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jonister

Decomposing Fish Skin Lures

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     I recently have been wanting to try making some lures with fish skin and maybe clear coating some dead bugs on a hook for fly fishing. I am worried though that the skin will decompose or the bugs will rot. Has this happened to anyone or has anyone heard of it? I have tried the fish scales and it worked, but want to try frog skin and am worried that it will rot out or something and make my lures smell like dead frog for years. Will skin and bugs rot? even when clear coated? Thanks in advance.

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Yeah, anything made with natural materials will rot... eventually. 

 

That said, mummies are made with "natural materials." Some of those are older than we are. Mikko Okkonen (Solarfall) put up a really good tutorial on Youtube on how to use fish skin on lures. Go check it out. 

 

As far as the clear-coating insects thing goes... why bother? Flies work great, are super easy to tie, and fish are stupid. 

 

Cheers. 

 

SS

Edited by jigginpig

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You might do an online search for bug collecting. I'm sure you've seen bug collections where bugs were attached to a piece of Styrofoam by sticking a pin through the body of a bug. Can't say for sure whether anything was used to preserve them or not, but these collections seem to last a long time.

 

Ben

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I did some reading on this a couple of years ago. I read an article about an Eskimo up in North Canada. Something about urine from breast feeding babies and stuff like that. It was very interesting and a good read.

I decided to have a go myself. Persuading breastfeeding mothers to collect their baby's urine proved to be a bit of a stumbling block, especially with a language problem, so the fish skin had to settle for 50 year old urine fed on strong coffee.

Of course, who should come to visit three days into the experiment, discovering a smelly bucket of three day old pee smelling of coffee and fish, but my exwife. When she asked about the half of fish floating in the bucket, I could not think of a good answer, so I told her that it wasn't mine, never seen it before.

It was around about this time that I decided that it was not worth the hassle and dumped the bucket and its contents - far away.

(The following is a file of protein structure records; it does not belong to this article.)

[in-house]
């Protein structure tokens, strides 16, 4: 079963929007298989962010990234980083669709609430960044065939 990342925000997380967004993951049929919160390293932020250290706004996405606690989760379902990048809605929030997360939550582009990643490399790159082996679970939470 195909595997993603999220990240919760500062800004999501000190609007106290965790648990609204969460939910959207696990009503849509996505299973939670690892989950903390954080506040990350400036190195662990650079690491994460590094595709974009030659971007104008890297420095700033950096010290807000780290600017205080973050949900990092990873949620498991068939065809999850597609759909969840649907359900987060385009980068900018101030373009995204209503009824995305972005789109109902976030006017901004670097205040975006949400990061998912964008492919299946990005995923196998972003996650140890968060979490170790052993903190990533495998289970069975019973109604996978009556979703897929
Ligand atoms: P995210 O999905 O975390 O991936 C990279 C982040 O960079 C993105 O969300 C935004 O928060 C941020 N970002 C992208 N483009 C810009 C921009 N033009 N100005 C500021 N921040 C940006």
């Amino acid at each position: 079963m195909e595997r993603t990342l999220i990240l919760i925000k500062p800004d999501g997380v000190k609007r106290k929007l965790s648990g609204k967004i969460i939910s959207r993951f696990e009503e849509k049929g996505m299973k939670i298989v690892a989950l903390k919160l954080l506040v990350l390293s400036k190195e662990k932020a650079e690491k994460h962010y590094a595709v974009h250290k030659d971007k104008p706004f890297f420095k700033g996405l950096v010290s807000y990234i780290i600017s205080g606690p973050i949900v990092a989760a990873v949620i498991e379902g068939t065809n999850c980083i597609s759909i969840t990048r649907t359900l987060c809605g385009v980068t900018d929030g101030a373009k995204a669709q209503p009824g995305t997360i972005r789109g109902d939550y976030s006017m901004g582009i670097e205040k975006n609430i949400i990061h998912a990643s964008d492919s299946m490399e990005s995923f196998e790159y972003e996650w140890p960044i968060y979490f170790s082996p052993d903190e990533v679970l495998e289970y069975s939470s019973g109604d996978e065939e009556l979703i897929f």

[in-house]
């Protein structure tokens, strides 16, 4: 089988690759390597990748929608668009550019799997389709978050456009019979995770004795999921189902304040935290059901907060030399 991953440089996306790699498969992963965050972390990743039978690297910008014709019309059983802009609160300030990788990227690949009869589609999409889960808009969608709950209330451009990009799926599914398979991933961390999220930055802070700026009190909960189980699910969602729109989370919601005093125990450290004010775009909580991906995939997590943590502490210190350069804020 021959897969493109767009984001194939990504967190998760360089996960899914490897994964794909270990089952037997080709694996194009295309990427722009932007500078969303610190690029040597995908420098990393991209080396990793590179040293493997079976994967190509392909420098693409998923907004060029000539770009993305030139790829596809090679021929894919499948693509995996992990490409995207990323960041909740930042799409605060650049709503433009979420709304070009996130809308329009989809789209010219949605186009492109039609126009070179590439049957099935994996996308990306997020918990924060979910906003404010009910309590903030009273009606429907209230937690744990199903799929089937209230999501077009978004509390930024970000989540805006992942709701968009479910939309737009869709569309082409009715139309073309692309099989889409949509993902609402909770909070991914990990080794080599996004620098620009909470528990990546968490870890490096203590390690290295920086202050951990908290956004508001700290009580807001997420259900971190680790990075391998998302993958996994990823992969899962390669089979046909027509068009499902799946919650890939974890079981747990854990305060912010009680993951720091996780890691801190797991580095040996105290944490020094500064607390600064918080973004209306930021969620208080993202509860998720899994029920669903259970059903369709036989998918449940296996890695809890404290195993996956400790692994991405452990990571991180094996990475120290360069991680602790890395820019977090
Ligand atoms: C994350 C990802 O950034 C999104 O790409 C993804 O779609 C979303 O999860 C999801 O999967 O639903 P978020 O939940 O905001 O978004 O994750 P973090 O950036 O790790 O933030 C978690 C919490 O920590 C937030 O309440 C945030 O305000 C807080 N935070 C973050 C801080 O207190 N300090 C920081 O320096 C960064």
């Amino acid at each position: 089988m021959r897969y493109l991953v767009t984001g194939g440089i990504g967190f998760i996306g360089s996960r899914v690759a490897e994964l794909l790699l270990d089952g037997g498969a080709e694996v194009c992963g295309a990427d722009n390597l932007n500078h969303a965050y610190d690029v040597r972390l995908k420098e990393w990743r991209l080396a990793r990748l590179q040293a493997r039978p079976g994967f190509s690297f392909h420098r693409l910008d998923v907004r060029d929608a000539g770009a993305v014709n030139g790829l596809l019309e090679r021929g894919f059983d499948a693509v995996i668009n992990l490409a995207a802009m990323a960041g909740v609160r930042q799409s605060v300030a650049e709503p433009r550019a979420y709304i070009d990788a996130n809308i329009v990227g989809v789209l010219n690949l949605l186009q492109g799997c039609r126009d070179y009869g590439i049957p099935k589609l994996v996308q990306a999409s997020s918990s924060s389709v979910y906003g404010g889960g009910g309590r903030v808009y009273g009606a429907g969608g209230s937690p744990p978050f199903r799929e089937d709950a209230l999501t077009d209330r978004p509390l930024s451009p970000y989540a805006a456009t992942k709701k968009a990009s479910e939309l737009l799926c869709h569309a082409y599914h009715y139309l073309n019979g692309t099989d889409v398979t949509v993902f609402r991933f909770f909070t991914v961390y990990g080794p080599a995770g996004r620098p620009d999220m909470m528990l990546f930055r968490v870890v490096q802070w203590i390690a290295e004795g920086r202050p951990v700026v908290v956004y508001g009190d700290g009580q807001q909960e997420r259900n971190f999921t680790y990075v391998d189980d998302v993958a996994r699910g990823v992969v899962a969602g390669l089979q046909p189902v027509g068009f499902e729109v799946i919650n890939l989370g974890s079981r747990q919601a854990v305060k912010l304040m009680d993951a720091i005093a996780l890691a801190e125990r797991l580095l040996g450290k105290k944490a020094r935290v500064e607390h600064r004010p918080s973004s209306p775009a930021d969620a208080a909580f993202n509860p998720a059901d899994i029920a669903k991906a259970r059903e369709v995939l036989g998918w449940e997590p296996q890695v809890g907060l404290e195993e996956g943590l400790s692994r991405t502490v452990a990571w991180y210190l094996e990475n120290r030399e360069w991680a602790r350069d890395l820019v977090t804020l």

Dave

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Did a horse fly about 4 or 5 yrs ago just on a whim cleared with Sally hansens and a little epoxy it's still hung in the shop with little to no rot but I never fished it

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I think it is more rewarding to go 100% artificial, the true test of man Vs beast.

 

Below is a dragonfly that I made. It certainly had the butterflies fooled. They were so angry!

 

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I did some reading on this a couple of years ago. I read an article about an Eskimo up in North Canada. Something about urine from breast feeding babies and stuff like that. It was very interesting and a good read.

I decided to have a go myself. Persuading breastfeeding mothers to collect their baby's urine proved to be a bit of a stumbling block, especially with a language problem, so the fish skin had to settle for 50 year old urine fed on strong coffee.

Of course, who should come to visit three days into the experiment, discovering a smelly bucket of three day old pee smelling of coffee and fish, but my exwife. When she asked about the half of fish floating in the bucket, I could not think of a good answer, so I told her that it wasn't mine, never seen it before.

It was around about this time that I decided that it was not worth the hassle and dumped the bucket and its contents - far away.

Dave

When I read this, I don't know if I want to believe that?! LOL

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There are a number of different ways to tan skins. I remember hearing of one that uses the brain of the animal that the hide is taken from as well as urine. When tanning hides from animals like deer I've always heard it was best to use the brain, urine, etc. from the animal the hide was taken from.

 

Tanning hides, in one form or another, has probably been around about as long as man has.

 

Ben

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Doc-Drew - I didn't actually tackle any Moms, but yes, basically it is all true, including the ex-wife bit. I had intended doing a report for TU, but gave it up.

 

Dave

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I did some reading on this a couple of years ago. I read an article about an Eskimo up in North Canada. Something about urine from breast feeding babies and stuff like that. It was very interesting and a good read.

I decided to have a go myself. Persuading breastfeeding mothers to collect their baby's urine proved to be a bit of a stumbling block, especially with a language problem, so the fish skin had to settle for 50 year old urine fed on strong coffee.

Of course, who should come to visit three days into the experiment, discovering a smelly bucket of three day old pee smelling of coffee and fish, but my exwife. When she asked about the half of fish floating in the bucket, I could not think of a good answer, so I told her that it wasn't mine, never seen it before.

It was around about this time that I decided that it was not worth the hassle and dumped the bucket and its contents - far away.